There’s lots of buzz around ‘Visualising Radio’ here on the 7th floor at FM&T Audio & Music towers at the moment. First, there’s DAB Slideshow, then there was Scott Mill’s ‘Radio 1 on Three’ TV show (not strictly 'visualising radio' - this is just radio-on-tv!), and finally Yasser’s post right here on Radio Labs pulled a lot of it together and got people thinking.
As I’ve said before, we like to try new things here, and nothing makes us itch more than seeing a really cool idea just sit there as a mock-up an not get any further. The one which really caught our eye was the IPTV visualisation demo. It looks great, and everyone who sees it says ‘wow, that’s cool’. So what’s stopping us from turning it into a working prototype rather than something made in Adobe AfterEffects? It turns out, not a lot. So we had a go – once again, as a 10% time project.
The idea is to take the basic now-playing data from our music radio networks, throw it at the web, and see what we can get back. We could then use this, and other BBC API’s to create a pretty rich visualisation console pretty much automatically. We had a quick brainstorm and decided that we’d use the excellent Last.fm, the incredible MusicBrainz, and the usual suspects Flickr, YouTube, and LyricsFly.
Now, before we let you take a look, some caveats….
• This is a functional data demo – there’s been no visual treatment at all. In fact, it looks pretty pants
• It can be a bit buggy
• Its mainly client-side code so you’ll need a proper browser
• We don’t use the VCS playout system in the studios overnight or some evenings, so you may not see now-playing data all the time
• There’s still some work to do to optimise the results (When we play ‘Oasis’ you can guess what kind of images we get back from Flickr….)
So given that, turn on the radio and have a play…..
Not bad for a functional prototype we think. We’ve had it running here in the office for days now and I’ve glanced at it more and more – and watched more YouTube music videos than ever before. I’ve even found out about gigs in London by my favourite bands which I didn’t know about, just by glancing at it every now and again. Thanks to BBC Backstage for the hosting, support and general cheering on. They’re great guys.
Right, All done? Hardly. So, what next?
Well, what we want to build is a full-screenable, possibly Flash-based visualisation console. The idea being you can embed it in a webpage where it’ll work in a nice little window. But that there’s a ‘full screen’ button where (much like iPlayer) clicking it gives a larger rendered experience. We’re some way along the line of doing this now using exactly the same feeds we use in the DHTML version. We've got some rough visual designs for this and they're progressing really fast - once we've got some more stuff you show you, we'll of course post it here. But this is kinda where we're going...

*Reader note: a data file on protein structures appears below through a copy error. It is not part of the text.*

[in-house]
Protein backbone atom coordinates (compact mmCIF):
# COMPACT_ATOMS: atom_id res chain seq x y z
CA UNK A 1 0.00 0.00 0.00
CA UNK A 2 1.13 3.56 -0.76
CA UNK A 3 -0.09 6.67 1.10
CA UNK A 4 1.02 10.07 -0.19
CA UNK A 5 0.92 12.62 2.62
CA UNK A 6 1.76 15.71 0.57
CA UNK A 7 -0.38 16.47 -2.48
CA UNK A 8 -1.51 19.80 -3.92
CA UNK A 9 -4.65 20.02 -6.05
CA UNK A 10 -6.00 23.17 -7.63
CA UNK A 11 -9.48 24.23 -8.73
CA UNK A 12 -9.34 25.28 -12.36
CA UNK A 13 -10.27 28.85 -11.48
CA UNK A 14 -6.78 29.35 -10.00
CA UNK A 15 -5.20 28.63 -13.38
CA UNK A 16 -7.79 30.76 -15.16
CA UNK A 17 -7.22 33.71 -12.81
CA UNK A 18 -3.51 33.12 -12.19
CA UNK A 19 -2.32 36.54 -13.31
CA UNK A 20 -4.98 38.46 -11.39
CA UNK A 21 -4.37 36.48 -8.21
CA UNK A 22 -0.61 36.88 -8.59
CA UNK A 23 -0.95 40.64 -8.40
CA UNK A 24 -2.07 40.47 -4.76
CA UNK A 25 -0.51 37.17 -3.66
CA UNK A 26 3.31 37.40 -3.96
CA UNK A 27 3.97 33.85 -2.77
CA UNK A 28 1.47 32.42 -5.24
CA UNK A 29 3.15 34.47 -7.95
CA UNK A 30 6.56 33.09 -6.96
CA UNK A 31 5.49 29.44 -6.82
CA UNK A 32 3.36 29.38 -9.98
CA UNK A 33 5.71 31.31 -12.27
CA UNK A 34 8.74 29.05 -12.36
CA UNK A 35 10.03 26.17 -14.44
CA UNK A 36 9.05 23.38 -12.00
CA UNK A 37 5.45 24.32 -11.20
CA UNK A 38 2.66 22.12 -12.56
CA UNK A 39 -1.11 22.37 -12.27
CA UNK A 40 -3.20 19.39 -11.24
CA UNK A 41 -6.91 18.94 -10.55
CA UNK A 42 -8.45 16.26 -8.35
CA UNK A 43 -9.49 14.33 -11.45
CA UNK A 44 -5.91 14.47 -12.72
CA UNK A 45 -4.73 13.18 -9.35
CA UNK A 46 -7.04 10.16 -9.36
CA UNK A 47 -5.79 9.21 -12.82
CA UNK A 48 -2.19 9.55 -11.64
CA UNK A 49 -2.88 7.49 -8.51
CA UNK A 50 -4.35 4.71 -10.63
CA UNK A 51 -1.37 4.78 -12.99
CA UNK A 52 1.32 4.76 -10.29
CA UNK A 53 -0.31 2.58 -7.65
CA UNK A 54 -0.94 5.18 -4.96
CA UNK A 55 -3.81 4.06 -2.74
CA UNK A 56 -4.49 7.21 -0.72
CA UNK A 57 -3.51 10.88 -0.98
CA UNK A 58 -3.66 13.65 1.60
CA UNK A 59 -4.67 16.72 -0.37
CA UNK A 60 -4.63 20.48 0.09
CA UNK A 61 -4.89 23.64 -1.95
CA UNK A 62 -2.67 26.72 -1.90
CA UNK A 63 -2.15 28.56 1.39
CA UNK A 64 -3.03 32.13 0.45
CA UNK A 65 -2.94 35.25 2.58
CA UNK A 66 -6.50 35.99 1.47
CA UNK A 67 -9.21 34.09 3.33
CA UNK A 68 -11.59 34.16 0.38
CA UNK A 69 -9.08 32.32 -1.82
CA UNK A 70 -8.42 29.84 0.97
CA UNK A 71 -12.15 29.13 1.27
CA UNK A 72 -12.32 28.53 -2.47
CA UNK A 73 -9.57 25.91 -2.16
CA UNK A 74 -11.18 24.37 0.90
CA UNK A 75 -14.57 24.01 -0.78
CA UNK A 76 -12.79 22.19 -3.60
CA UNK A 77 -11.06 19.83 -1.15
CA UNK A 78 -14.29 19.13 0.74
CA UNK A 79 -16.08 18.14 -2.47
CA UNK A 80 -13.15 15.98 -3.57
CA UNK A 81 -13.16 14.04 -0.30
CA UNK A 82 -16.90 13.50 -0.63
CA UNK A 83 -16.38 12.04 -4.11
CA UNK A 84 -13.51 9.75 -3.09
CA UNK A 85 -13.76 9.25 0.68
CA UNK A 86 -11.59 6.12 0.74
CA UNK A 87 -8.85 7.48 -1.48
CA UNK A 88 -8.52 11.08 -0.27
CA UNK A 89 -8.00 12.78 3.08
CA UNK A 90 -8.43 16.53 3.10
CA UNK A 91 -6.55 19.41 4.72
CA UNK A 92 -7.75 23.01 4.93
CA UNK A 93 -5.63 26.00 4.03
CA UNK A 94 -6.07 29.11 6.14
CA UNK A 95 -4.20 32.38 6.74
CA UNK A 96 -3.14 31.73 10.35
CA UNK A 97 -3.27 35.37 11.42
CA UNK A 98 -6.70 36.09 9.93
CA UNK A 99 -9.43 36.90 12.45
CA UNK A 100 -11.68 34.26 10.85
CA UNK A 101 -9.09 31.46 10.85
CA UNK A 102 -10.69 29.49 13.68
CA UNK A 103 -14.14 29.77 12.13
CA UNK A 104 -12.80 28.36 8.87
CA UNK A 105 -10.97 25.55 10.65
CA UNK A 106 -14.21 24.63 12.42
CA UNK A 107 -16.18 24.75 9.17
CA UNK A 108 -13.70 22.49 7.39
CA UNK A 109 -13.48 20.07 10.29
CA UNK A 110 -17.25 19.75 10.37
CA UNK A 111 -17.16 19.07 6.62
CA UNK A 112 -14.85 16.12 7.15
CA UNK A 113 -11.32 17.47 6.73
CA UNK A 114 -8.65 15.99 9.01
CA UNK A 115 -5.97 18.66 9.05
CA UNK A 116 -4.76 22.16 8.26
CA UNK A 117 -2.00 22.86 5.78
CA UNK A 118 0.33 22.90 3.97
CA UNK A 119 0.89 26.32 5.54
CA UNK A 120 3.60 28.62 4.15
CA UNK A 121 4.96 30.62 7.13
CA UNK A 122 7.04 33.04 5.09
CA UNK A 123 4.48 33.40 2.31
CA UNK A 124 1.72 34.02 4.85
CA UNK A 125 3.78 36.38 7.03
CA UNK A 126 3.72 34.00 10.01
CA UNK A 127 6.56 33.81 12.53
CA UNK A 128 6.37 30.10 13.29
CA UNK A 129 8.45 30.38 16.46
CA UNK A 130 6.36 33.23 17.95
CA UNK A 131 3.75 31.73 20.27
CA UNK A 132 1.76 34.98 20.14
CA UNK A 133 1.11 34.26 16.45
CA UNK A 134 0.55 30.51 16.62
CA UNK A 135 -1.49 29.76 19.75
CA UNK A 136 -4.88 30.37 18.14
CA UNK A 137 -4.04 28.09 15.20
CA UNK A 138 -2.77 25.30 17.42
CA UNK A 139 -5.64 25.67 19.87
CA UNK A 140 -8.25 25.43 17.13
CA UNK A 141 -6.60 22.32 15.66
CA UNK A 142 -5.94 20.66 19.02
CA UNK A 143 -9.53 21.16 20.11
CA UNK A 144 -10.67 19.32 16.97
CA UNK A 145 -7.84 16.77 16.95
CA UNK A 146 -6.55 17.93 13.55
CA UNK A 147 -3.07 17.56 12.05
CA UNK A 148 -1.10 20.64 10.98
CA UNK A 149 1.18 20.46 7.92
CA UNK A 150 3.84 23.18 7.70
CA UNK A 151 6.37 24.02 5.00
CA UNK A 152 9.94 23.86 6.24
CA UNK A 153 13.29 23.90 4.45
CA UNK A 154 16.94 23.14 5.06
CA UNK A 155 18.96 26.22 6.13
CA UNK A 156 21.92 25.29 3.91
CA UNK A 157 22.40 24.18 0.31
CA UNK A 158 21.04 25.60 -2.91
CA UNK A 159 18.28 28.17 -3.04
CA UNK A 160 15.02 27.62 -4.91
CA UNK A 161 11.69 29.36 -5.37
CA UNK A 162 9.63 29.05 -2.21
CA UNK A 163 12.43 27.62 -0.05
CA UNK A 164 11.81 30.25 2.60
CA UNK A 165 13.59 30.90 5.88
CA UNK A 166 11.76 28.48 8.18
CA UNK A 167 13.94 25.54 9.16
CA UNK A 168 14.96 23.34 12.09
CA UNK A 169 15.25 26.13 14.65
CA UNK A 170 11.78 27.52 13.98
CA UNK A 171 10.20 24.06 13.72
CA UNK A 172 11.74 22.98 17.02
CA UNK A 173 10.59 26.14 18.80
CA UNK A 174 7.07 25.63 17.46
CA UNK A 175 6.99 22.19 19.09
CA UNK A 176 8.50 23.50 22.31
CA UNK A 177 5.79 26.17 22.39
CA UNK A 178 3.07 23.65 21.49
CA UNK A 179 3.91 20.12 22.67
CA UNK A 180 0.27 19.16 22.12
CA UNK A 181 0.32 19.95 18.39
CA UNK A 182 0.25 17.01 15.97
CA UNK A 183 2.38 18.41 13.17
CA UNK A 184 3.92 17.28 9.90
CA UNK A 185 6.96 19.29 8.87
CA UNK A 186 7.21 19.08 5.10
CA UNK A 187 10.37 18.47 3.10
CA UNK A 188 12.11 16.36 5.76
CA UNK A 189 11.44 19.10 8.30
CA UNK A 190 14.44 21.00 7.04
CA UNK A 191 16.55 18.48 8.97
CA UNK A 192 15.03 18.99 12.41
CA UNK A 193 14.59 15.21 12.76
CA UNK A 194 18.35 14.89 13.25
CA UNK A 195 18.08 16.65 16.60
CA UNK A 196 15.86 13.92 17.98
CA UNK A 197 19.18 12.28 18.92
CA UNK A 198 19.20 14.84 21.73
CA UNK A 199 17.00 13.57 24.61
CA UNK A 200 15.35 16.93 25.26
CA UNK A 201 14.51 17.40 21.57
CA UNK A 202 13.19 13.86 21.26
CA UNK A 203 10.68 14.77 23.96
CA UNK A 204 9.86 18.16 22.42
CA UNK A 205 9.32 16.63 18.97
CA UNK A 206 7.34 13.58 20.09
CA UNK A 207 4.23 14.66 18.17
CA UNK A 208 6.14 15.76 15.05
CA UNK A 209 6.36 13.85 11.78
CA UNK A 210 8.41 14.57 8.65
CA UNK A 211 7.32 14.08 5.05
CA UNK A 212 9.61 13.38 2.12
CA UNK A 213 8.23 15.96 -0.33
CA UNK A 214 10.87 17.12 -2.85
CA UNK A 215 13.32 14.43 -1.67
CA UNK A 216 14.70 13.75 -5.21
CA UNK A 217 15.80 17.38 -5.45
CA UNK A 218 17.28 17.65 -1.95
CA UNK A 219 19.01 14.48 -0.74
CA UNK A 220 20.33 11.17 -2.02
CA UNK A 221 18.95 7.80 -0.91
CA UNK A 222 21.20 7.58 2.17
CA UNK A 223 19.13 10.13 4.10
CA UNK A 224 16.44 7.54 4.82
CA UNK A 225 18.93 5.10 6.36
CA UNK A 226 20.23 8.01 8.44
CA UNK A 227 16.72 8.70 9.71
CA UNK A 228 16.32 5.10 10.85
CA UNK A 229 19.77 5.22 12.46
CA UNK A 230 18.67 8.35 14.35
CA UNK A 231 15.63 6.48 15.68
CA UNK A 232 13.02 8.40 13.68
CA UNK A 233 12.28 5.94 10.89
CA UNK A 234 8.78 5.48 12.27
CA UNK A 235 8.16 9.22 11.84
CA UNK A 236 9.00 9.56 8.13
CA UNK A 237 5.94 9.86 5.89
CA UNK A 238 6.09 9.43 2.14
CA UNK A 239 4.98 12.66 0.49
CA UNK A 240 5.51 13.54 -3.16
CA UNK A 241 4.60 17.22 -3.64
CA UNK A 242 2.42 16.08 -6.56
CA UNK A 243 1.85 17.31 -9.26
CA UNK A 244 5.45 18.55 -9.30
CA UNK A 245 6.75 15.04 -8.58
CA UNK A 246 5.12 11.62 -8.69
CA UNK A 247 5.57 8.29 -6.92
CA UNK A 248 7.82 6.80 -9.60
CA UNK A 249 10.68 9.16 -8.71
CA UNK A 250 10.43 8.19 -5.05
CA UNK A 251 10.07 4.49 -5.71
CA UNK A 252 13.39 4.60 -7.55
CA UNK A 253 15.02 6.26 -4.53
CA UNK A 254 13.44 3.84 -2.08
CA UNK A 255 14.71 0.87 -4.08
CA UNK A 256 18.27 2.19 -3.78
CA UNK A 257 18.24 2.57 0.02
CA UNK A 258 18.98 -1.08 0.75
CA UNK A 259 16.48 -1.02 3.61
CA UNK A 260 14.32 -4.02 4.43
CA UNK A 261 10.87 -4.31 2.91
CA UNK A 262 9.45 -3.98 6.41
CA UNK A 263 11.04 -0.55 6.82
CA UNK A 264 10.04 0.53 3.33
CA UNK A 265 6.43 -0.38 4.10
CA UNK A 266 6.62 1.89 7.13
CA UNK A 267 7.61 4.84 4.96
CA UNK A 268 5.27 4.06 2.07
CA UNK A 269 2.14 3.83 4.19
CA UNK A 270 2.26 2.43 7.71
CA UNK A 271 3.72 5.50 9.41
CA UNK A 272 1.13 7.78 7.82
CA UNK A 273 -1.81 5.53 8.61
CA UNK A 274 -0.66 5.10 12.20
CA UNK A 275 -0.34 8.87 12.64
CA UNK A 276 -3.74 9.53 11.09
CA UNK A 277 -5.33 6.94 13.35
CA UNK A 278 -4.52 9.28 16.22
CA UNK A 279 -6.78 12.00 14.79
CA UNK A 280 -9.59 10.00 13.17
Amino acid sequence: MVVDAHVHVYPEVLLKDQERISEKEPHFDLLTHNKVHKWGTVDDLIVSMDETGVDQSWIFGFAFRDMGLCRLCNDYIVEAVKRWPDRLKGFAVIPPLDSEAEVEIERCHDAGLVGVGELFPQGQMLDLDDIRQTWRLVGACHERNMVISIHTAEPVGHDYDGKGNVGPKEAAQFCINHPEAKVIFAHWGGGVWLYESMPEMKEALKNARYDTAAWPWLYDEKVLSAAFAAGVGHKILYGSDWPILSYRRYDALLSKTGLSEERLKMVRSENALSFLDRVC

Eventually, we’d like to incorporate live video streams from the studio where the web’s metadata about the current song enriches the otherwise fairly dry experience of watching a DJ speak into a mic – but we need a bit more infrastructure for that.
We’re also working on the technical infrastructure behind it. At the moment, it’s a little shonky, with the app polling an intelligently cached xml file which contains the now-playing data. Ideally we’d like to move to something like Jabber or Comet for efficient asynchronous real-time data transfer but we need to prove the interface and audience appetite first.
So why’s this any good? Well as we learned from Yasser, Visualising Radio is all about ‘glanceability’. Its also about automation – we couldn’t do this if it was human-intensive. So this prototype shows its possible to get relevant and useful information automatically, just by knowing the artist and title of the current song, and that it really does enrich the listening experience – its incredible the amount of YouTube music videos we’ve seen out of the corner of our eyes in the last month or so.
What we need to do now is make it visually stunning (a-la Yasser’s Colin Murray IPTV prototype) and work on the data to make a truly compelling offering.
Before I go, just a quick nod to the other people who are doing similar things with either our data or their own.
• Chris Riley is taking our feeds and helping you buy that music on Amazon, and pulling in similar data to us from Last.fm.
• FoxyTunes have got a similar idea of taking an artist, throwing it at the web and seeing what comes back – often some really cool stuff.
• SleeveNotez do a mashup with your Last.fm now-playing data and again crawl the web for useful nuggets of data to enrich your listening experience.
• Finally Minty takes the slightly different approach of creating a psudo music TV channel based on the live Radio 1, Radio 2 or 6 Music now-playing data. The idea is that you can watch this independently of listening to the radio, and you’ll get all the music Radio 1, say, are playing but with added pictures.